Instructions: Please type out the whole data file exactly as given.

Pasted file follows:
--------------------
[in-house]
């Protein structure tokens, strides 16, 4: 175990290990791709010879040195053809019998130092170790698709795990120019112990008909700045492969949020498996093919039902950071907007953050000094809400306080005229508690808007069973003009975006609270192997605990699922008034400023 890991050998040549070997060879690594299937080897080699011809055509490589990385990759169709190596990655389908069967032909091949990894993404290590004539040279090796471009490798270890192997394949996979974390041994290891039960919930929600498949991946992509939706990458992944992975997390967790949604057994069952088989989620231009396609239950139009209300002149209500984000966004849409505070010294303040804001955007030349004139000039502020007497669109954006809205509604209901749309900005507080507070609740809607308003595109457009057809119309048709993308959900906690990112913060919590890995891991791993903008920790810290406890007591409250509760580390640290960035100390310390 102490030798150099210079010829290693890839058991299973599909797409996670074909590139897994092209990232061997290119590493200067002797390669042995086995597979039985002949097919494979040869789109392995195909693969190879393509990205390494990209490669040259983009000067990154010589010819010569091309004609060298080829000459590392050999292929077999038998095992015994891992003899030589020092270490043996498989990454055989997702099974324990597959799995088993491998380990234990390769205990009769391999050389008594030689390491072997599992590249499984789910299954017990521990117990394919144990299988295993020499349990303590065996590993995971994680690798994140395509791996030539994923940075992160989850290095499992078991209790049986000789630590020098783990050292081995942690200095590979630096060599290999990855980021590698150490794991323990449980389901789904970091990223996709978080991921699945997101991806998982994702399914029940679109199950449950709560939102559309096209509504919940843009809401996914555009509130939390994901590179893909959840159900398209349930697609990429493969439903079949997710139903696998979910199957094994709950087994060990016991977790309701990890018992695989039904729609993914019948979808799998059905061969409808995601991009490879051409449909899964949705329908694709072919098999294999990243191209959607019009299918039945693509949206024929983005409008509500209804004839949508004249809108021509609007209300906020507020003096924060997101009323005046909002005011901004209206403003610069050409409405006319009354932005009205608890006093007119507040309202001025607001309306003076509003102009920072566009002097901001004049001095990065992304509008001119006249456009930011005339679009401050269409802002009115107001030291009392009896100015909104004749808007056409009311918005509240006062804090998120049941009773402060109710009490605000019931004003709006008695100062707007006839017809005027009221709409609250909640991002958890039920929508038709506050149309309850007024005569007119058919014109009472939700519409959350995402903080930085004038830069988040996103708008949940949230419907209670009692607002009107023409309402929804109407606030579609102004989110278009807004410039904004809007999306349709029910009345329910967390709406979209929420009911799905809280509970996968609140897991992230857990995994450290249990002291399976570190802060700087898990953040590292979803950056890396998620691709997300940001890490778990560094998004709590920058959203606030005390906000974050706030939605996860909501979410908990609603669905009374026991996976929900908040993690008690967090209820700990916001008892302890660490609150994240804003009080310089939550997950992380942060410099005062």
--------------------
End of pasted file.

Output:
[in-house]
């Protein structure tokens, strides 16, 4: 175990290990791709010879040195053809019998130092170790698709795990120019112990008909700045492969949020498996093919039902950071907007953050000094809400306080005229508690808007069973003009975006609270192997605990699922008034400023 890991050998040549070997060879690594299937080897080699011809055509490589990385990759169709190596990655389908069967032909091949990894993404290590004539040279090796471009490798270890192997394949996979974390041994290891039960919930929600498949991946992509939706990458992944992975997390967790949604057994069952088989989620231009396609239950139009209300002149209500984000966004849409505070010294303040804001955007030349004139000039502020007497669109954006809205509604209901749309900005507080507070609740809607308003595109457009057809119309048709993308959900906690990112913060919590890995891991791993903008920790810290406890007591409250509760580390640290960035100390310390 102490030798150099210079010829290693890839058991299973599909797409996670074909590139897994092209990232061997290119590493200067002797390669042995086995597979039985002949097919494979040869789109392995195909693969190879393509990205390494990209490669040259983009000067990154010589010819010569091309004609060298080829000459590392050999292929077999038998095992015994891992003899030589020092270490043996498989990454055989997702099974324990597959799995088993491998380990234990390769205990009769391999050389008594030689390491072997599992590249499984789910299954017990521990117990394919144990299988295993020499349990303590065996590993995971994680690798994140395509791996030539994923940075992160989850290095499992078991209790049986000789630590020098783990050292081995942690200095590979630096060599290999990855980021590698150490794991323990449980389901789904970091990223996709978080991921699945997101991806998982994702399914029940679109199950449950709560939102559309096209509504919940843009809401996914555009509130939390994901590179893909959840159900398209349930697609990429493969439903079949997710139903696998979910199957094994709950087994060990016991977790309701990890018992695989039904729609993914019948979808799998059905061969409808995601991009490879051409449909899964949705329908694709072919098999294999990243191209959607019009299918039945693509949206024929983005409008509500209804004839949508004249809108021509609007209300906020507020003096924060997101009323005046909002005011901004209206403003610069050409409405006319009354932005009205608890006093007119507040309202001025607001309306003076509003102009920072566009002097901001004049001095990065992304509008001119006249456009930011005339679009401050269409802002009115107001030291009392009896100015909104004749808007056409009311918005509240006062804090998120049941009773402060109710009490605000019931004003709006008695100062707007006839017809005027009221709409609250909640991002958890039920929508038709506050149309309850007024005569007119058919014109009472939700519409959350995402903080930085004038830069988040996103708008949940949230419907209670009692607002009107023409309402929804109407606030579609102004989110278009807004410039904004809007999306349709029910009345329910967390709406979209929420009911799905809280509970996968609140897991992230857990995994450290249990002291399976570190802060700087898990953040590292979803950056890396998620691709997300940001890490778990560094998004709590920058959203606030005390906000974050706030939605996860909501979410908990609603669905009374026991996976929900908040993690008690967090209820700990916001008892302890660490609150994240804003009080310089939550997950992380942060410099005062």